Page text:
Bases covered by 620

Coraline 620 Walkaround

MIKE BROWN
The West Australian Saturday, September 15, 2012

Coraline Walkaround 620

Coraline's Walk around model is a functional new model for fishing or family boating.

Some boat builders call then centre cabins, Coraline opts for walk arounds - a pleasant style that combines the fishing access of a centre console with better weather protection and room for the toilet that women sensibly insist on.

The Coraline 620 tells no lies, with a hull length of 6.2m and it has the maximum rule-free beam of 2.5m. The dimensions provide the size that a walk around needs to function effectively.

The cabin width was a judgement call between side deck widths and enough space for a pair of seats with cabin access between them. It all works pretty well - just a bit tight between the seats and with side decks wide enough for normal walking.

They give access to a useful-siazed fore cockpit that has a double seat formed in the cabin top. It shares space with a power windlass which might seem a luxury, but not to anyone who owns one.

Walking forward has the safety of full-height side and bow rails as well as grabs along the hardtop. Grab rails surround the main cockpit too and also feature in and around the driving position - this boat was obviously designed by someone who uses boats a lot.

Coraline windscreens are all flush-mounted, high-speed ferry fashion, but the 620 takes style and function a step further. The three-piece screen has no mullions - the armour-glass segments are bedded up against each other in silicon, eradicating blind spots.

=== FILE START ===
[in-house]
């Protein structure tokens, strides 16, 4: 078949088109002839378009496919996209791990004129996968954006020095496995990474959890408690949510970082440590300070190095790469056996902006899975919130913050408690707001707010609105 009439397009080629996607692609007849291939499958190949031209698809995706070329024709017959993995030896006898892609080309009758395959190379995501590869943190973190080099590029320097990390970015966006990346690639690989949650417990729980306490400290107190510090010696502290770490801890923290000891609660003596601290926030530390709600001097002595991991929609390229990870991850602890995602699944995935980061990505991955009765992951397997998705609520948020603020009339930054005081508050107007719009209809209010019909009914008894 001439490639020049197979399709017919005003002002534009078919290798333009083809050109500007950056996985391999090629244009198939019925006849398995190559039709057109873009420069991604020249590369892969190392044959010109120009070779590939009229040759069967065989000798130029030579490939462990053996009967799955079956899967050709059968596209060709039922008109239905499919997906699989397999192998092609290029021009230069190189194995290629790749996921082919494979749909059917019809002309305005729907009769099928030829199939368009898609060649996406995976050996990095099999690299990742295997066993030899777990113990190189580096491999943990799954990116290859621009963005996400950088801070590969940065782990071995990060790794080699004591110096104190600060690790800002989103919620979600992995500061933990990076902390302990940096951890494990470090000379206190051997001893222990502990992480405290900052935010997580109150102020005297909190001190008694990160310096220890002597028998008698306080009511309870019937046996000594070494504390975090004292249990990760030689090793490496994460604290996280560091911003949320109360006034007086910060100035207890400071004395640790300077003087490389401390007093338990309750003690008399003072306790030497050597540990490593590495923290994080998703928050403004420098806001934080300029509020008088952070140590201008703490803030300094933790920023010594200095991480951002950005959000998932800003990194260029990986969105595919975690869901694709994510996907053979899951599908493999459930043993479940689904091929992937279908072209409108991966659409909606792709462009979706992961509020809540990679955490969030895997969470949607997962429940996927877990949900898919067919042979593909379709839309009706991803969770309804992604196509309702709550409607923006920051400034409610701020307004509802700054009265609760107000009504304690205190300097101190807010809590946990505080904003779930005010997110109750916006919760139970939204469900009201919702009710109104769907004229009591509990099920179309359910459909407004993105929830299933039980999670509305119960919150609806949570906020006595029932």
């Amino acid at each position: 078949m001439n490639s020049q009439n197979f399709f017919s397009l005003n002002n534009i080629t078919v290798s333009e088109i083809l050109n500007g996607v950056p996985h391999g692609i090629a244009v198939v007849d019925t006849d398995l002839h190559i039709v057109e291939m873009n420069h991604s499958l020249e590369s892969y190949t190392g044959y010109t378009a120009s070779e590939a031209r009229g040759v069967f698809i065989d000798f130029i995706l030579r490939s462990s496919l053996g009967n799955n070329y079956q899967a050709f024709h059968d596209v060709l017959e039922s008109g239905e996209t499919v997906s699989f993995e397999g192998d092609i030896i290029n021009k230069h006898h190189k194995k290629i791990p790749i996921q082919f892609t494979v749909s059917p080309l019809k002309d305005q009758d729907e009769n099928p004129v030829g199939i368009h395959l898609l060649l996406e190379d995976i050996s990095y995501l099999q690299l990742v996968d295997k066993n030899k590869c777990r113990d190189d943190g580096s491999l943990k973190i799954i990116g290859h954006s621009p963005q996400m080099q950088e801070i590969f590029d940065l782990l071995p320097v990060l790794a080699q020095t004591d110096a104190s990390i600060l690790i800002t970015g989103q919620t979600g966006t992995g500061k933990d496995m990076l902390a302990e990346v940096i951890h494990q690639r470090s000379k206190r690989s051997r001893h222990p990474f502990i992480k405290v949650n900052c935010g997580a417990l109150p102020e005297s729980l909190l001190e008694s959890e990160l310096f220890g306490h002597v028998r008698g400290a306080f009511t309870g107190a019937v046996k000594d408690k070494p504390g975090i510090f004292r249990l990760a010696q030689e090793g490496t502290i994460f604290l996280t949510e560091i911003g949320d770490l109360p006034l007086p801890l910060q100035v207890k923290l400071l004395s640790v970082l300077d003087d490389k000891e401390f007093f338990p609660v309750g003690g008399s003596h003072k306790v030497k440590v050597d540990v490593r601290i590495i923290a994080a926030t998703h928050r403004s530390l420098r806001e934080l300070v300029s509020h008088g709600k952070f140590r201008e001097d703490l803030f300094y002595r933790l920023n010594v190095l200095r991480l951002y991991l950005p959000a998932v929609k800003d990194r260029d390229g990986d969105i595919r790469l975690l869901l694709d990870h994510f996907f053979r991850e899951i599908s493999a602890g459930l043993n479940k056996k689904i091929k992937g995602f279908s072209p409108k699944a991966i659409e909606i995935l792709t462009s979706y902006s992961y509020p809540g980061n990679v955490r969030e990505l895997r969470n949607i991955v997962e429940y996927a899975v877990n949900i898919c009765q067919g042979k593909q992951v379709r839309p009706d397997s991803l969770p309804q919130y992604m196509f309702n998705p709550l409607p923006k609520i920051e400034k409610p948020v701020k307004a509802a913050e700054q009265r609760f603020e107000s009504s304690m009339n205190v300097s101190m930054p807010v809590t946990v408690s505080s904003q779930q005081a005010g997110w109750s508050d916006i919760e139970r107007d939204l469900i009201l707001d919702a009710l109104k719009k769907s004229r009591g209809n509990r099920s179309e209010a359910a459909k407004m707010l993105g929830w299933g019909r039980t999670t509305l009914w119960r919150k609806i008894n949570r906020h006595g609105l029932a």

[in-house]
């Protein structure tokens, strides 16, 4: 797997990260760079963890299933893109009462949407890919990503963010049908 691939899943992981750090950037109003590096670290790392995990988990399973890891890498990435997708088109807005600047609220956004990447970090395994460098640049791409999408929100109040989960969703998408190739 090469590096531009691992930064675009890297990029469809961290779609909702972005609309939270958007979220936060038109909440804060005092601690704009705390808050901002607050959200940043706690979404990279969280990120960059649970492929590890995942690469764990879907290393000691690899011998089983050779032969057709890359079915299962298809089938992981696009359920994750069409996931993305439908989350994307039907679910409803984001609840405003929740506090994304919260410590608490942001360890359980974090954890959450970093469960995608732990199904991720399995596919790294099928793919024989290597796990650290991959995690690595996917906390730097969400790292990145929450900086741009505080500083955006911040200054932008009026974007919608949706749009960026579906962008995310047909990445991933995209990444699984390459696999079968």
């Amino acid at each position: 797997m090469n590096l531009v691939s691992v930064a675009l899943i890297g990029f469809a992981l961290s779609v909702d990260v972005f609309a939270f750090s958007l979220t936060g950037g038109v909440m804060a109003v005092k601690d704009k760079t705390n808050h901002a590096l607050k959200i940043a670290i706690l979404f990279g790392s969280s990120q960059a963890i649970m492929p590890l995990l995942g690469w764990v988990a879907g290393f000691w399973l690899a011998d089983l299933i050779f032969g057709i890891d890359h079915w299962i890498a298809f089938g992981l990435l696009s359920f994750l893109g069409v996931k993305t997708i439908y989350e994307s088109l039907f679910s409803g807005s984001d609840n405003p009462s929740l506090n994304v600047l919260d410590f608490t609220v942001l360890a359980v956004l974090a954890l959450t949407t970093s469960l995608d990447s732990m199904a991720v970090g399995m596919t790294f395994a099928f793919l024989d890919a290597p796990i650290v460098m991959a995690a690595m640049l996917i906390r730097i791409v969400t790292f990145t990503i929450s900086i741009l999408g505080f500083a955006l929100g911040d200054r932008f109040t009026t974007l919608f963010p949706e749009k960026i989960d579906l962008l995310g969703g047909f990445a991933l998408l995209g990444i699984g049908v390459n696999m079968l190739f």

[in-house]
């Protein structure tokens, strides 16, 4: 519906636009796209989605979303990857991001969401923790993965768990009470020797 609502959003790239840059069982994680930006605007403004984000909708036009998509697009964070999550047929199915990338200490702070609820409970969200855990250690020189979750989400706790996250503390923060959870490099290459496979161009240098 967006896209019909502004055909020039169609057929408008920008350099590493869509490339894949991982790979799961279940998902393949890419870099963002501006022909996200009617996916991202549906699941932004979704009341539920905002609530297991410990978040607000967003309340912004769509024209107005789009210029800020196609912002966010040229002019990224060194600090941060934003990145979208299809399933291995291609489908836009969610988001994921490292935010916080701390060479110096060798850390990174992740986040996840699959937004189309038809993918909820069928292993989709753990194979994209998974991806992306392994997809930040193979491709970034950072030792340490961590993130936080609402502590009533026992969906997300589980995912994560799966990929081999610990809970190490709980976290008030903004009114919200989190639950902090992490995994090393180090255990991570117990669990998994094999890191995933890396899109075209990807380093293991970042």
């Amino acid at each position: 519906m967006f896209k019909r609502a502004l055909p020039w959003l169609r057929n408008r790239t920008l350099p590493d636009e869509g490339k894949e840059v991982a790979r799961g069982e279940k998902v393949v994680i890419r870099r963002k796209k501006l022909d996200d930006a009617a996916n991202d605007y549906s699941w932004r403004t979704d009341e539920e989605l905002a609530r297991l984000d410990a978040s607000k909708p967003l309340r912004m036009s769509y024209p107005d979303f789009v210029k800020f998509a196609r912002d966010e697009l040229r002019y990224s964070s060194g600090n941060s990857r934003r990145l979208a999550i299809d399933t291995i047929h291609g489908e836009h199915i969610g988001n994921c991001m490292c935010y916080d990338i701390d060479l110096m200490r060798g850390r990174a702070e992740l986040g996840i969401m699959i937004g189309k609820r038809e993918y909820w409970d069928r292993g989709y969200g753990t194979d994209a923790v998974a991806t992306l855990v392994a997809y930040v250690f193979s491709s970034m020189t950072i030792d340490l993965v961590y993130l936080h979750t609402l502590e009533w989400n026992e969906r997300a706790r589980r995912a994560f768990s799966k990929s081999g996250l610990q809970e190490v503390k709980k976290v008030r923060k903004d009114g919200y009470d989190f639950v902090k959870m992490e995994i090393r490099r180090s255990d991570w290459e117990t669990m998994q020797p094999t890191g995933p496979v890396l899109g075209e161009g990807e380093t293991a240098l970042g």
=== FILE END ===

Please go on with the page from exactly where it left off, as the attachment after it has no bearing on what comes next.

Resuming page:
Above the screen is an air gap to the hardtop, filled or not according to taste with clears. With them in place the driving area effectively becomes a backless wheelhouse.

The hardtop is lined and has lights and a radio console and, on the review boat, a stereo. The other electronics have plenty of room on the vertical and horizontal surfaces of the dash.

In Coraline style the dash gets it's own piece of carpet to give oddments some grip and to remove rattles and scratches.

Footrests are neatly recessed into the bulkhead, meaning nothing gets in the way when standing. Sitting or standing vision is good and the placement of the throttle is dead right.

The two seats at the dash are mounted on boxes. The box under the driver has a locker door, the other contains a fridge. A rear lounge for three or four makes up the rest of the seating and slides out to clear the cockpit for fishing.

The deck is carpeted (every aluminium deck needs some covering) with a flap located by press-studs over the catch tank.

The cabin is a children-only proposition for sleeping, but has good sitting headroom for anyone taking shelter. It also houses a real flushing toilet, whose presence required the door. This is a solid, lockable job; very handy for long road trips. Stops at roadhouses are favourite occasions for having a boats contents looted.

The recommended power range is from 115 to 150hp. The test boat's 150hp Yamaha four-stroke made for a very lively pace - 37 knots flat out, reached in jig time.

One bonus that comes with abundant power is lowered noise levels. Ease back to cruising speed and the resulting small throttle opening means a quieter boat. Coralines have always had the continuous improvement theme, but in recent years most models have had radical redesigns to their bottoms. The 620 is one of them and it shows in the ride quality, which is above average, but not at the expense of stability at rest.

An unsteady console or walk around has lost half the point of it's existance, but the 620 could handle a gangle of anglers at its rails.

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